COUGHLIN: The Top Moments That Define MMA (with pictures!)



The Half-Guarded Truth

By: Mike Coughlin

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The Moments That Define MMA

 

Not much of what happens within a single game or even season really matters, to say nothing of how few instances within a sport’s entire history are truly important.  But those times when something special does take place go to defining the sport itself: Babe Ruth “calls his shot,” Lou Gehrig declares himself the luckiest man on the face of the earth, Michael Jordan sinks a game winner that crushes the Cavaliers, and Maradona scores with the help of the Hand of God.  These events are part of the myth-building process at the heart of each sport’s legacy.  Repeat something often enough and it becomes true - even if it maybe never happened, ala Ruth’s home-run, or maybe if it wasn’t nearly as important as we remember (Jordan’s shot was in a first round series).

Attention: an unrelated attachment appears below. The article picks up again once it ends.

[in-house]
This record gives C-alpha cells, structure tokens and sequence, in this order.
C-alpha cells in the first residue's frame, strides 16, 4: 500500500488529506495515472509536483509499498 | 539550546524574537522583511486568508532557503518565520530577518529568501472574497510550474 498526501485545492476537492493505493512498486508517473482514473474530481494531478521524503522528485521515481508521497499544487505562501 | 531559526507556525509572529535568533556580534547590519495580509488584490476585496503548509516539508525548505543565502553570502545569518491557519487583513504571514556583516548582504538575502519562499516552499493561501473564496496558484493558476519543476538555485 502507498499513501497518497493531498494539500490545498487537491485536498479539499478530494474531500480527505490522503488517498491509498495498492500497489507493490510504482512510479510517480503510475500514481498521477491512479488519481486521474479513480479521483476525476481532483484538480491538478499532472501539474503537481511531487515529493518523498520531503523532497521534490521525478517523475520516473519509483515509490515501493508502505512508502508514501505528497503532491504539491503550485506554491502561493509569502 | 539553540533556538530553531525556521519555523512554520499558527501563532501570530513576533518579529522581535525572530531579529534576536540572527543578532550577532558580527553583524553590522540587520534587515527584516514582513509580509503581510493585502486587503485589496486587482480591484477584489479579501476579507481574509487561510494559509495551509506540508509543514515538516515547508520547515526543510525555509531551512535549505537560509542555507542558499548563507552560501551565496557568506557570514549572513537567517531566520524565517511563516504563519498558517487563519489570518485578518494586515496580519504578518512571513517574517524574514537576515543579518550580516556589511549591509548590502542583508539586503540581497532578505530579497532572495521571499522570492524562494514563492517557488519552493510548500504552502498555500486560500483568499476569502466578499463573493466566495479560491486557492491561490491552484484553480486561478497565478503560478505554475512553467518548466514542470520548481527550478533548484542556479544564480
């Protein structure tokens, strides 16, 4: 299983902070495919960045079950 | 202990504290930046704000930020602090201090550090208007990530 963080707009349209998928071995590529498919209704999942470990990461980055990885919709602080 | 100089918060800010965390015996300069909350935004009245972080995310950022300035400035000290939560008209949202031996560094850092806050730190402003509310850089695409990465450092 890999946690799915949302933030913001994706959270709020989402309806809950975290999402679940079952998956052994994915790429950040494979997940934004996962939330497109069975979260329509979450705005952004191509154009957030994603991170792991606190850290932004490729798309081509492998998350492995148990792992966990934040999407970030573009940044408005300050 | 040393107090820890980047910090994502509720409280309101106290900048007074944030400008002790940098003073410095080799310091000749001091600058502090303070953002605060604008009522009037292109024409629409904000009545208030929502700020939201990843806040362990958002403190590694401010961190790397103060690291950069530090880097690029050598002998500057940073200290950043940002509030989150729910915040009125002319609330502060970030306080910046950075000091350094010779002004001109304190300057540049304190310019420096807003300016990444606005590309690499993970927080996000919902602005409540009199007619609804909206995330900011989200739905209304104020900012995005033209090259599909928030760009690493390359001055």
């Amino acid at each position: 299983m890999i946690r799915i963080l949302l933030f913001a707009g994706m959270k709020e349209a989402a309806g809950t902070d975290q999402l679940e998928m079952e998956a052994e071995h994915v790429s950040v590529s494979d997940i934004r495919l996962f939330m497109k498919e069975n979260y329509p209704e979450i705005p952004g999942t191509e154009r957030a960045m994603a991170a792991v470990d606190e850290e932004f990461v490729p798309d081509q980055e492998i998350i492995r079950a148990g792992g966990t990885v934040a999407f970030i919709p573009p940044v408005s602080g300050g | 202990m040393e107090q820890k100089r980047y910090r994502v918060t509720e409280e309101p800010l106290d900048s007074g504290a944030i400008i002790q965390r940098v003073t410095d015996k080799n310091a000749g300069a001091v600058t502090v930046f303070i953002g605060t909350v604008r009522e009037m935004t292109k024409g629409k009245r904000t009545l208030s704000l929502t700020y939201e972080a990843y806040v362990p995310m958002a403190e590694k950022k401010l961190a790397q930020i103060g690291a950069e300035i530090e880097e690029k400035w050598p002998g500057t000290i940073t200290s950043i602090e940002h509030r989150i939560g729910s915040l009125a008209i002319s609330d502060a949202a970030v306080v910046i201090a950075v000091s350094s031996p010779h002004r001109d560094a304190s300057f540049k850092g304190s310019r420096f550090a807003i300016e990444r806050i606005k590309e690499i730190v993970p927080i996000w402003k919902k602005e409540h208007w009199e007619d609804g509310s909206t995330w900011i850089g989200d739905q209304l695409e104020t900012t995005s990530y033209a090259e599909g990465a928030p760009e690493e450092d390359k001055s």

I’m going to do this with MMA.  I’m going to ultimately fail - because it will never be complete and because it will leave off your favorite moment.  This is not a list of what should be the most important moments and fights that every fan should know.  Like Jordan’s and Ruth’s “Shots,” the story of a sport need be digestible and so fine details give way to broad strokes.  This is a scrap book of memories of half-naked men hitting each other, one made not by your grandmother but rather that cousin who un-ironically says “bro.”

 

They are in no particular order.

 

 

George St. Pierre begs for a title shot

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There may be nothing that so captures the modern UFC: a victory by one of its greatest and most popular fighters, who is then literally on his knees begging of Dana White.  If you don’t like White, this is the image on your creepy dartboard (Wait?  Why are you throwing darts at GSP?).  So iconic is this scene that it has been repeated time and again by lesser fighters, with diminishing returns.  There was a simple honesty that comes from the non-native speaker trying to get out the necessary English to beg for something he’d actually earned.  Oh, and it worked too.  St. Pierre got that title shot, won the belt, and never lost until he eventually retired.  (ooooor he had to next fight BJ Penn, then win the belt, then he lost it, before regaining it.  But then he never lost again.  Hey, Jordan didn’t win a championship with his shot either.)


Randy Couture punches Tim Sylvia in the face